A pregnant mother who suffered severe post-natal depression hanged herself just weeks before she was due to give birth to her second child.

*TRIGGER WARNING – Some readers may find this content distressing*

Kate Willcocks, 36, was found hanging inside a cupboard while 30-weeks pregnant with her second child, a baby boy who also died, reports Daily Mail.

The mother-of-one had battled postnatal depression for five months following the birth of her daughter Iris in 2014.

After weekly therapy sessions and regular contact with nurses, Kate, convinced doctors she was getting better.

Southwark Coroner’s Court recently ruled the occupational therapist committed suicide. The court heard that she had tried to take her own life previously as a ‘cry for help’.

Giving evidence in person, her husband Stuart Willcocks, of Lewisham, said: ‘It was a tough time because she had two incidents prior to her admission to hospital.

‘She had attempted to overdose on her medication.

‘I talked to her about it and we tried to get help, I am not sure she intended to take her own life, I think it was a cry for help.

She had severe depression, she closed in on herself, I last spoke to her on the morning of her death and she was quite distant.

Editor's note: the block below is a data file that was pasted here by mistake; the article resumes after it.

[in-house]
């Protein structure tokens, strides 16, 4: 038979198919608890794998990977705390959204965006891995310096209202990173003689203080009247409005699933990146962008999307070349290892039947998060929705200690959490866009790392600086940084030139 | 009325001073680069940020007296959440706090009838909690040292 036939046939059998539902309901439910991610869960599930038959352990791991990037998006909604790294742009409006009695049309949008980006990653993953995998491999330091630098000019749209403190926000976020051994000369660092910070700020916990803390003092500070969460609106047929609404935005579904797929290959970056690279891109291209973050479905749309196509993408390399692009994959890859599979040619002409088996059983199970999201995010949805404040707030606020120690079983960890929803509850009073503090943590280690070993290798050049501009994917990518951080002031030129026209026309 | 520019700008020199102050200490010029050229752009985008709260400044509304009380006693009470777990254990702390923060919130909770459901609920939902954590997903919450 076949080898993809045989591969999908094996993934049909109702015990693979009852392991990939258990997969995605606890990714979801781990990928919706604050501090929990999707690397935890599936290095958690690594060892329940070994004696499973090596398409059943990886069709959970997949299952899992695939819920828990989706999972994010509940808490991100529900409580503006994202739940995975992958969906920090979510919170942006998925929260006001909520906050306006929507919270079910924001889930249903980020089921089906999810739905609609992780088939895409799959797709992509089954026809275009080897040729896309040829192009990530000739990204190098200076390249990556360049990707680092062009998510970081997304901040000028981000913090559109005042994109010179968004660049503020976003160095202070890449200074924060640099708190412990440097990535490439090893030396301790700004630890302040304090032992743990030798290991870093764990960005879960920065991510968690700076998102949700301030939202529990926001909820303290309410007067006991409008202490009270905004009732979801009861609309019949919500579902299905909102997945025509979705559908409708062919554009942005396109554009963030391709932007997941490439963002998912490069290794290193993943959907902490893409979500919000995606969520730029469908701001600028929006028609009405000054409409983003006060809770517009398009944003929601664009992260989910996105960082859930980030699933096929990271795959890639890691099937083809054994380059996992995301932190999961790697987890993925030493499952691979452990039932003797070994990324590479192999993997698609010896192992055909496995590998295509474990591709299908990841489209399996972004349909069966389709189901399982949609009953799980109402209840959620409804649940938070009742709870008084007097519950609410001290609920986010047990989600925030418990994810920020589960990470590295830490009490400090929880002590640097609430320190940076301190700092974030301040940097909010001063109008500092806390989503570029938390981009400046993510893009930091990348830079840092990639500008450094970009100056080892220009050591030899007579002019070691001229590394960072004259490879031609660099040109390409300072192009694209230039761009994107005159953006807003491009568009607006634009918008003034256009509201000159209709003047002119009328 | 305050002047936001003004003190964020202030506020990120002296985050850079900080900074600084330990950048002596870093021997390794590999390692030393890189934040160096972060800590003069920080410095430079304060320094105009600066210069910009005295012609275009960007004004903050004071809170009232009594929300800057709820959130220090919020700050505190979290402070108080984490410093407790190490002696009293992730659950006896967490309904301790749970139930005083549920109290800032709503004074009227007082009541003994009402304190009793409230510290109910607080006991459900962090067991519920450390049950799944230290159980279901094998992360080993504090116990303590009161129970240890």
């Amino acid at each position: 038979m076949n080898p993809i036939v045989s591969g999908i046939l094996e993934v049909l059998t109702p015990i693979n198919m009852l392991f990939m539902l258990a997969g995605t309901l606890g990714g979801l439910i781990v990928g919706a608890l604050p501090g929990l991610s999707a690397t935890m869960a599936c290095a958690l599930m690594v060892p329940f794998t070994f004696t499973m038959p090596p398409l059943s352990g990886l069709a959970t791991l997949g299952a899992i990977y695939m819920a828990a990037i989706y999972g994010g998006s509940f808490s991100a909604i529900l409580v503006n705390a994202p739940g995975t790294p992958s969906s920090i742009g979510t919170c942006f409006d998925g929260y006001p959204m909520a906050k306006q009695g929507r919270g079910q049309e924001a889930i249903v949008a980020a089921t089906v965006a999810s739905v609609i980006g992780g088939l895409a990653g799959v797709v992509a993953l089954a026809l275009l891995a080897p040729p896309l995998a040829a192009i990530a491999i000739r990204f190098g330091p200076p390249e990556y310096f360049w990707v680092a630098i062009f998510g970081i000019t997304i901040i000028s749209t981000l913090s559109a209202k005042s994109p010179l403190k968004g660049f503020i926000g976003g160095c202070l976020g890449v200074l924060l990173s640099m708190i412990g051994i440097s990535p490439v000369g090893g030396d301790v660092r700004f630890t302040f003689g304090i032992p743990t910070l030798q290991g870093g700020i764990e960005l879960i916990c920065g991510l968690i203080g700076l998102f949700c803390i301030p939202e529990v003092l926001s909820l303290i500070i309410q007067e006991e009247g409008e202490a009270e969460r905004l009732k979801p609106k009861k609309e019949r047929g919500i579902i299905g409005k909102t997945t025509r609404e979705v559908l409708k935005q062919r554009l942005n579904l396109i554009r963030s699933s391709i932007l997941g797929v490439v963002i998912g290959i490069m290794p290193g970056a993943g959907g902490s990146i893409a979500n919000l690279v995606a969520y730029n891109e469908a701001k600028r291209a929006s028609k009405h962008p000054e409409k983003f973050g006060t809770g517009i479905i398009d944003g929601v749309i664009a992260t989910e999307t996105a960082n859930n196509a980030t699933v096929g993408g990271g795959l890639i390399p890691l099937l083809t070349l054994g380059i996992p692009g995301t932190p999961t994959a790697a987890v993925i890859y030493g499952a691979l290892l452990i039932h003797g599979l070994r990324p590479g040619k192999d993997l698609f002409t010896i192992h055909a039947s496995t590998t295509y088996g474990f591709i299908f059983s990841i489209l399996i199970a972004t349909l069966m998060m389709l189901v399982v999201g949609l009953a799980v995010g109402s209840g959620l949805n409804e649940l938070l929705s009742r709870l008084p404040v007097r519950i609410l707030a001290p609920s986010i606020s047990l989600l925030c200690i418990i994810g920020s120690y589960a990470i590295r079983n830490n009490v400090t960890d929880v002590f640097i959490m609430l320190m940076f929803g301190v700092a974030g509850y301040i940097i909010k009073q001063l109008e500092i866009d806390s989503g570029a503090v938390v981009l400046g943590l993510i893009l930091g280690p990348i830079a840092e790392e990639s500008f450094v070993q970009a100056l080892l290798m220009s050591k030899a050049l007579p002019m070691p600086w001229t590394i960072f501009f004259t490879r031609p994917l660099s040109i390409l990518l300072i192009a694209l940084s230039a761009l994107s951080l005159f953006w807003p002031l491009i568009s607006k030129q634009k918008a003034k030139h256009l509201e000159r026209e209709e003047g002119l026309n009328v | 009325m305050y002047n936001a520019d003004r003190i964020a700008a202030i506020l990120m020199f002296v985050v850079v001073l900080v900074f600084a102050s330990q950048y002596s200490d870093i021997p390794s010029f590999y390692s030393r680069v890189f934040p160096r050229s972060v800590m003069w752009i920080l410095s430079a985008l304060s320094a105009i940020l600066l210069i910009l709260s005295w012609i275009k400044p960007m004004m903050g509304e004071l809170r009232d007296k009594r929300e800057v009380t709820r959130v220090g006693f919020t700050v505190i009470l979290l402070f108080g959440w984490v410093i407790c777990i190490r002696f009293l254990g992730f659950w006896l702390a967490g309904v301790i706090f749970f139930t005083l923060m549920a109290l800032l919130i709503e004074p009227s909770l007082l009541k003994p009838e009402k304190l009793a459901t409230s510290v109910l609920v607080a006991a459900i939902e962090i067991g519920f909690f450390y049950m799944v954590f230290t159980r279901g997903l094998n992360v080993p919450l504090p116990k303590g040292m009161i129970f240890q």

‘She gave no indication that she was going to take her life.’

Stuart said after her initial five months treatment Kate appeared to recover but when she became pregnant her condition deteriorated and she sought help.

Kate became pregnant in January 2016 and was referred to A&E but eventually was referred to the Maudsley psychiatric unit where she received treatment between April and June 2016.

Stuart told the inquest: ‘It was difficult to get back into the NHS we were just referred to A&E.’

‘She had severe postnatal depression with our first born but she recovered from that after about five months.

‘We finally got back in to the NHS and we received specialist help.’

On 12 August last year Kate was found hanging inside a cupboard at her home in Lewisham, south east London, at around 7.15pm.

She had left two handwritten notes which read: ‘Stuart, do not come in, I am sorry.’

Another read: ‘I am sorry for everything, you are amazing, I wish I could turn back time.’

The court heard that Kate had attempted to undergo several terminations including one at 24 weeks but was unable to go through with it.

Consultant psychiatrist, Dr Anupama Yadava, saw Kate between 11 March and 29 July last year and said the mother had been looking forward to the baby.

She said: ‘When I saw her at 28 weeks she was looking forward to the baby, she was looking forward to the things she had to do.’

Senior coroner, Dr Andrew Harris, asked if the 30 week period is recognised as being a particular risk, she replied that the risk of depression was greater.

She said: ‘Fluid intake is increased in the third trimester and it was likely that she would get more depressed.

‘We were very aware that in the third trimester the risk of a relapse are higher, it is a greater risk.’